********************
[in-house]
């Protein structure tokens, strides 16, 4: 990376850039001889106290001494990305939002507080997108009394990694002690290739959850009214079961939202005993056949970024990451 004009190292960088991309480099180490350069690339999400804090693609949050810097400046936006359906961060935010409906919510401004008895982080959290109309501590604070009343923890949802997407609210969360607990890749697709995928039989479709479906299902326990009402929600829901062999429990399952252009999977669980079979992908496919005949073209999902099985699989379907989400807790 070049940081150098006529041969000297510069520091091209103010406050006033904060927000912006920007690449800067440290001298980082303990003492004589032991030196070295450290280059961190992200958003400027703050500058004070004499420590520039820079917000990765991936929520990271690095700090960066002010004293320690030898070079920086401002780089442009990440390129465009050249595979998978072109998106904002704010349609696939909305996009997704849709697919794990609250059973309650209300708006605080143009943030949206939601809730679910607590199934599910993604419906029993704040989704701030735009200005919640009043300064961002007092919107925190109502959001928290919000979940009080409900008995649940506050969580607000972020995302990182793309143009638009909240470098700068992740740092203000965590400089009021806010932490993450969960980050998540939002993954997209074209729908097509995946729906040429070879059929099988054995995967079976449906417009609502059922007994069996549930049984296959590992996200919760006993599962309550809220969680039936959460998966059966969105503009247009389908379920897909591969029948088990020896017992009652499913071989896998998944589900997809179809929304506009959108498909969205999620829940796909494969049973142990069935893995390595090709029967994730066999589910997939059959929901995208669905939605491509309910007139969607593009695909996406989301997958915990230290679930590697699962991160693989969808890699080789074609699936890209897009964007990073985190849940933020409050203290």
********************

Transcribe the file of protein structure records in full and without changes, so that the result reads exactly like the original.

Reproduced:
[in-house]
């Protein structure tokens, strides 16, 4: 990376850039001889106290001494990305939002507080997108009394990694002690290739959850009214079961939202005993056949970024990451 004009190292960088991309480099180490350069690339999400804090693609949050810097400046936006359906961060935010409906919510401004008895982080959290109309501590604070009343923890949802997407609210969360607990890749697709995928039989479709479906299902326990009402929600829901062999429990399952252009999977669980079979992908496919005949073209999902099985699989379907989400807790 070049940081150098006529041969000297510069520091091209103010406050006033904060927000912006920007690449800067440290001298980082303990003492004589032991030196070295450290280059961190992200958003400027703050500058004070004499420590520039820079917000990765991936929520990271690095700090960066002010004293320690030898070079920086401002780089442009990440390129465009050249595979998978072109998106904002704010349609696939909305996009997704849709697919794990609250059973309650209300708006605080143009943030949206939601809730679910607590199934599910993604419906029993704040989704701030735009200005919640009043300064961002007092919107925190109502959001928290919000979940009080409900008995649940506050969580607000972020995302990182793309143009638009909240470098700068992740740092203000965590400089009021806010932490993450969960980050998540939002993954997209074209729908097509995946729906040429070879059929099988054995995967079976449906417009609502059922007994069996549930049984296959590992996200919760006993599962309550809220969680039936959460998966059966969105503009247009389908379920897909591969029948088990020896017992009652499913071989896998998944589900997809179809929304506009959108498909969205999620829940796909494969049973142990069935893995390595090709029967994730066999589910997939059959929901995208669905939605491509309910007139969607593009695909996406989301997958915990230290679930590697699962991160693989969808890699080789074609699936890209897009964007990073985190849940933020409050203290």